Editor’s Note: Find the collection of coronavirus coverage on BlackLove.com here.
World-renowned performance specialist and Nike master trainer Joe Holder has built an indelible footprint in the health and wellness space. With an extensive list of celebrity clients, including Naomi Campbell, Heron Preston, and Virgil Abloh, he is the go-to guru for all things fitness and the embodiment of living a holistic lifestyle. Joe’s specialties have made him a highly sought after personal coach with an ever-growing following, especially on Instagram with more than 110k in counting.
Promoting progress and productivity through physical activity, as the founder of “Ocho System,” his philosophy for pushing the needle forward is based on building “A human design system for modern wellness.” Equipped with tools and techniques to navigate life’s challenges, the New Jersey native offers ways to move away from being mindless to being mindful in the current climate of COVID-19.
Free Meditation and Mindfulness Tools in the Age of COVID
I’ll be the first to admit it isn’t easy. I’m currently in New York, lowkey the epicenter of the COVID-19 crisis in the United States. The death toll in this area, nearly 20,000 at the time of writing this, is absurdly high compared to the rest of the country and currently makes the state the majority of deaths. However, it isn’t just even the deaths but the total shift in life it has caused. Fortunately we know that COVID-19 will eventually pass, but as we see with many protests taking place across the country calling for the removal of shelter-in-place orders, we all don’t agree on the best way to get there.
The first couple weeks of the crisis were personally hard. It’s been years since I’ve been in the same place for more than three weeks with limited ability to travel but I understand what I’m going through is far less than essential workers. I see my family, loved ones, friends, peers, and the world struggling with the insufficiencies and vulnerabilities that COVID-19 has laid bare. It’s not just in our economic and legislative systems, but in our internal systems too — we don’t know how to be alone.
The lone-wolf, hustle-culture persona isn’t relevant now. We’re yearning for the moments of spending time with friends that we may have wanted to cancel plans on. Humans are a social species and we’re not made to be alone, but the inability to be alone with one’s mind and internal thoughts can be disheartening. My fear then becomes, as many other experts believe as well, the second pandemic post COVID-19 is one of mental health ailments, which is not just a concern in the States, but worldwide.
Technology is useful for connection, but it also contributes to this feeling of disembodiment, which leads to a reduction of one of our senses called “interoception.” Essentially, we should be able to adequately understand the messages that our body is telling us internally and decipher our emotional states or something even as simple as knowing when to breathe more deeply because our heart is beating quickly. But because we spend so little time regulating ourselves and our attention is pulled in various ways due to constant stimuli, including technology, we struggle. While the research is young, this lack of balance in interoception has been linked to various health ailments such as uncontrolled anxiety and depression.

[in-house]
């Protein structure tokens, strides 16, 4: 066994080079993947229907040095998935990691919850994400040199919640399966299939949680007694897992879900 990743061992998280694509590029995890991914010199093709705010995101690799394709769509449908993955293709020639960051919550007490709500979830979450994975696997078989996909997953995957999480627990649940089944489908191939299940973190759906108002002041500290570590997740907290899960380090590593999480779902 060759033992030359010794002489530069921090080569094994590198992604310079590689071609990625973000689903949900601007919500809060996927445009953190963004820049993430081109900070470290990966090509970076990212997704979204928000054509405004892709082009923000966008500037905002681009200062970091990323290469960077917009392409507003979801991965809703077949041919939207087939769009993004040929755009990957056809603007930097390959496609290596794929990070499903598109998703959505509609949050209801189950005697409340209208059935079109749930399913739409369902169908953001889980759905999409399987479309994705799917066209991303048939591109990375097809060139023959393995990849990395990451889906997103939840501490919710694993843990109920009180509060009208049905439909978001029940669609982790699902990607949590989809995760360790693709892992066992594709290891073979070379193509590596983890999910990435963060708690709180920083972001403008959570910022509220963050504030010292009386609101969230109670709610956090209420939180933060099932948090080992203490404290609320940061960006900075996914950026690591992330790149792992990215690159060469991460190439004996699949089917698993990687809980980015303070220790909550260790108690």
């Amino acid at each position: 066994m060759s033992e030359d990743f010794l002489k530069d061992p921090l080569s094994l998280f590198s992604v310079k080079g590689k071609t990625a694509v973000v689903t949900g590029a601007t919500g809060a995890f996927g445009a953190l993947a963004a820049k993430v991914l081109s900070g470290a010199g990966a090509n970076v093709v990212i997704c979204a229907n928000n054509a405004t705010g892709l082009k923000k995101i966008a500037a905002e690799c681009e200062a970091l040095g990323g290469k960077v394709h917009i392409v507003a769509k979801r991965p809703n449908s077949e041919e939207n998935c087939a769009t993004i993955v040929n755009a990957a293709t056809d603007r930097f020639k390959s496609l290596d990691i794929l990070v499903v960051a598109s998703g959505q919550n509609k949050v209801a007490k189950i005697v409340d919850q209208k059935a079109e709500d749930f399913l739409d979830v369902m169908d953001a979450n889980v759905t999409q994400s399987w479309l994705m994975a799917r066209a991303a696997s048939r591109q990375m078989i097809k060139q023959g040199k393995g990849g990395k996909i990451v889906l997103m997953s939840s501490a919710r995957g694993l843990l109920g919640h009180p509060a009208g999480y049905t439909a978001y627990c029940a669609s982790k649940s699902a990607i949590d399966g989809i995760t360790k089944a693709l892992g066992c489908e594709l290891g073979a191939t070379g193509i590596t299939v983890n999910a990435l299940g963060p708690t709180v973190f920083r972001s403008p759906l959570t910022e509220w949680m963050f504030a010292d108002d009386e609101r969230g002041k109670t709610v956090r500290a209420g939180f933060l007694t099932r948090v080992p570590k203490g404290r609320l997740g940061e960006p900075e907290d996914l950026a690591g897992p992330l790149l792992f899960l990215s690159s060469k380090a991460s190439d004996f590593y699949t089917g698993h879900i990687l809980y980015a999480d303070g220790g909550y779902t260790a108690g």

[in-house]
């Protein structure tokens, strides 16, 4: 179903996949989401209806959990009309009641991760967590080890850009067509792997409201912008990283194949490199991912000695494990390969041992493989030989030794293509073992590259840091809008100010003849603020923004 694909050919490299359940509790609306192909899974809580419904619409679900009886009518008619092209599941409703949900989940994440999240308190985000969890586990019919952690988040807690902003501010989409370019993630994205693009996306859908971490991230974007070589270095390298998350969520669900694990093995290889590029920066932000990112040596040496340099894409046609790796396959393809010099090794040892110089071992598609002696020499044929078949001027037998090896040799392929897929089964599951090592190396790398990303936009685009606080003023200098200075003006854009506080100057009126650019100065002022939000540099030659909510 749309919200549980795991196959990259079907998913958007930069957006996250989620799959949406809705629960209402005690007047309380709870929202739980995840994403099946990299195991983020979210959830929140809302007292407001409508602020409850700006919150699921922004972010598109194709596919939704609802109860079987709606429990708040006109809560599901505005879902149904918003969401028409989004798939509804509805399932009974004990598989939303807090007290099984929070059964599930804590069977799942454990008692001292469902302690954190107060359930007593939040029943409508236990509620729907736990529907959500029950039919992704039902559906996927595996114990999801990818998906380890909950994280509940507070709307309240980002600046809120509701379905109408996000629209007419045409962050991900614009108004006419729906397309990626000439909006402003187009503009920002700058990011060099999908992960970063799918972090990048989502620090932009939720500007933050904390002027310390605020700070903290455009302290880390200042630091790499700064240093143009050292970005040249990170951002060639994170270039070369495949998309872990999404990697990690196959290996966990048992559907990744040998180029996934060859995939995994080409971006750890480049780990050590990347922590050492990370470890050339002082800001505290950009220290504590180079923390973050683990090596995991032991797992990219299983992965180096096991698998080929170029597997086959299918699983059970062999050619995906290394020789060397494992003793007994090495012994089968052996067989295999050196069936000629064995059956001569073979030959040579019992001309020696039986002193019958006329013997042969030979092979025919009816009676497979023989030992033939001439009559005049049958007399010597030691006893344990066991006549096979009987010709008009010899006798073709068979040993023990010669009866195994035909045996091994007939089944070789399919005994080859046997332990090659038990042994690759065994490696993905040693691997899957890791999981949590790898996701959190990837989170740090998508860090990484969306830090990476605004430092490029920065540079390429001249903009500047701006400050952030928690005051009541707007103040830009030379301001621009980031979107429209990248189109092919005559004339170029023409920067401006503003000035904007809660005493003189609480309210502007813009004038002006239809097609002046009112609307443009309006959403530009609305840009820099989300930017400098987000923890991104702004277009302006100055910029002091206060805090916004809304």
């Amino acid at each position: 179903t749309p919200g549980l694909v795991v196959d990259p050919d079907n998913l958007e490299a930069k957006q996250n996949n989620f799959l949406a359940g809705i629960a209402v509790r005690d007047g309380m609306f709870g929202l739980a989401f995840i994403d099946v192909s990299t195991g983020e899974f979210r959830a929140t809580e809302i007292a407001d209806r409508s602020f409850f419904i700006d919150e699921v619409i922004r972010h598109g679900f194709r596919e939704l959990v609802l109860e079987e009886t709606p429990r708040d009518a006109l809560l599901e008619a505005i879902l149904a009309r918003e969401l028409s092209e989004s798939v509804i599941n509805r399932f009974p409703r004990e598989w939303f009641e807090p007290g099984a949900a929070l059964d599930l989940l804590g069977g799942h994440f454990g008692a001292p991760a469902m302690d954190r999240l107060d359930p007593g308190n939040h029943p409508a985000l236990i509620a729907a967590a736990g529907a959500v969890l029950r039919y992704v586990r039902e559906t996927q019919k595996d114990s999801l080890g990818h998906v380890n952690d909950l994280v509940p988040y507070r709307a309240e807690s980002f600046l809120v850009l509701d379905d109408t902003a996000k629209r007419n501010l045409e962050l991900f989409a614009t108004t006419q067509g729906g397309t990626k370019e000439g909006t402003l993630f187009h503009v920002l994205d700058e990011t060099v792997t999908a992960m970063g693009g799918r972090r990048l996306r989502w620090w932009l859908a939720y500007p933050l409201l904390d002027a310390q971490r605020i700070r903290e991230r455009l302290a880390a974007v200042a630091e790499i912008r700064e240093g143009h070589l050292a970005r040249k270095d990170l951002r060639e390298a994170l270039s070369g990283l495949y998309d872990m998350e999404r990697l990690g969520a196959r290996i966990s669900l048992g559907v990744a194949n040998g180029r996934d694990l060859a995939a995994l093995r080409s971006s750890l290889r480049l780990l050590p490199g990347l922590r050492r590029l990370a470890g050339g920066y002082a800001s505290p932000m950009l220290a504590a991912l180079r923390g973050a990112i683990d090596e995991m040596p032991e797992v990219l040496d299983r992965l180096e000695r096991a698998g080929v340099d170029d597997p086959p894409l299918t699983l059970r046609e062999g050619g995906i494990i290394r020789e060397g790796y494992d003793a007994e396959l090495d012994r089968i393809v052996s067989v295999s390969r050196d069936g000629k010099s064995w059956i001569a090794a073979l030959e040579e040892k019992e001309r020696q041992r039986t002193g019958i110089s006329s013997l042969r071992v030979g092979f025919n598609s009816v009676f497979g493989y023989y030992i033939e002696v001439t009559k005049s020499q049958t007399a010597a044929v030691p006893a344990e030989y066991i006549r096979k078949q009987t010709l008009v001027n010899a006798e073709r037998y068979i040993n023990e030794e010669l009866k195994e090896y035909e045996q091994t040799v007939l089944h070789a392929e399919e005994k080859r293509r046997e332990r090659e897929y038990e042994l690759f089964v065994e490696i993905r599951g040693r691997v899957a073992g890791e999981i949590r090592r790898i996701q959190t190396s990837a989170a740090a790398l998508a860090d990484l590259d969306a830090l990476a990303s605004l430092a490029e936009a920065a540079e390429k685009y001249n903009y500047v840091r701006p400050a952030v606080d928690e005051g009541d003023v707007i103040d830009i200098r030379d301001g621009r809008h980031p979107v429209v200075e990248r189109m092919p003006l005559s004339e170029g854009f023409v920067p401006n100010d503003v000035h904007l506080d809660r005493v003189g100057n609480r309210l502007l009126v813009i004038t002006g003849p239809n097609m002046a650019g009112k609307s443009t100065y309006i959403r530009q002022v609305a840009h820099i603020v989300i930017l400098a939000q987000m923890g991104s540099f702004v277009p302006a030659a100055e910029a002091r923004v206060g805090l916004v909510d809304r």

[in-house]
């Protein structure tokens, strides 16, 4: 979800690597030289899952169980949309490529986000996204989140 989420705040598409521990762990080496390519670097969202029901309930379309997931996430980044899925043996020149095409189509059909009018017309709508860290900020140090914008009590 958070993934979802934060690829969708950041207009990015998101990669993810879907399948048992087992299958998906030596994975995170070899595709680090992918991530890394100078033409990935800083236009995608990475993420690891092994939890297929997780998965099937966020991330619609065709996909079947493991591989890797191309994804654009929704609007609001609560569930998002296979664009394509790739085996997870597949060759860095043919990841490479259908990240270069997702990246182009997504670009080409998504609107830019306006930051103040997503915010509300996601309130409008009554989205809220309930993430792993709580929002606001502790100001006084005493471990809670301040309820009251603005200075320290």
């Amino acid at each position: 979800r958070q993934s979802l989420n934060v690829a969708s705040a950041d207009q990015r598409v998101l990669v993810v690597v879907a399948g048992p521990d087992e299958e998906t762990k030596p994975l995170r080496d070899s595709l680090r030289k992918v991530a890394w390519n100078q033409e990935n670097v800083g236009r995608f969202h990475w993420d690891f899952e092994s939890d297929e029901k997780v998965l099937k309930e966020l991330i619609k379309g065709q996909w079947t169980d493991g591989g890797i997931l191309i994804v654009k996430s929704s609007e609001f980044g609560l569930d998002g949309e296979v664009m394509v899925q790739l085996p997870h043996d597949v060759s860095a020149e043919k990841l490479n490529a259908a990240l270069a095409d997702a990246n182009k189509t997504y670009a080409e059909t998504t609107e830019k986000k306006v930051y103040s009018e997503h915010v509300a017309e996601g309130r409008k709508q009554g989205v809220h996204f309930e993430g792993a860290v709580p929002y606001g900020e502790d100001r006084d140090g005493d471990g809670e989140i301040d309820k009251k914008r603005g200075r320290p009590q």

So social media is great and helps us connect to others but what good, and truly how, can we connect to others if we haven’t even fully connected with ourselves?
All this to say, we have more time than ever to deal with our thoughts. It’s on us to deal with who we want to become and to create a better future for ourselves. This inability to understand and connect with our minds is dangerous and it is time to move away from being mindless to being mindful.
Meditation vs. Mindfulness
While many people think meditation and mindfulness is all about sitting still and trying to “not think” I want to offer just a few helpful tips that have opened my eyes into this practice. I treat mindfulness as the ability to immerse myself completely in the task at hand, similar to a flow state. Think Michael Jordan when he dropped 63 points on the Celtics in ’86 (who else is watching “The Last Dance”?!).
It’s just concentrating, without too much or too little effort, on what is occurring and being able to be fully present. Increasing my mindfulness typically leads to a feeling of full immersion in my daily activities without feeling forced. Mindfulness then is a state of being, not simply a practice in being still, which is a vital distinction.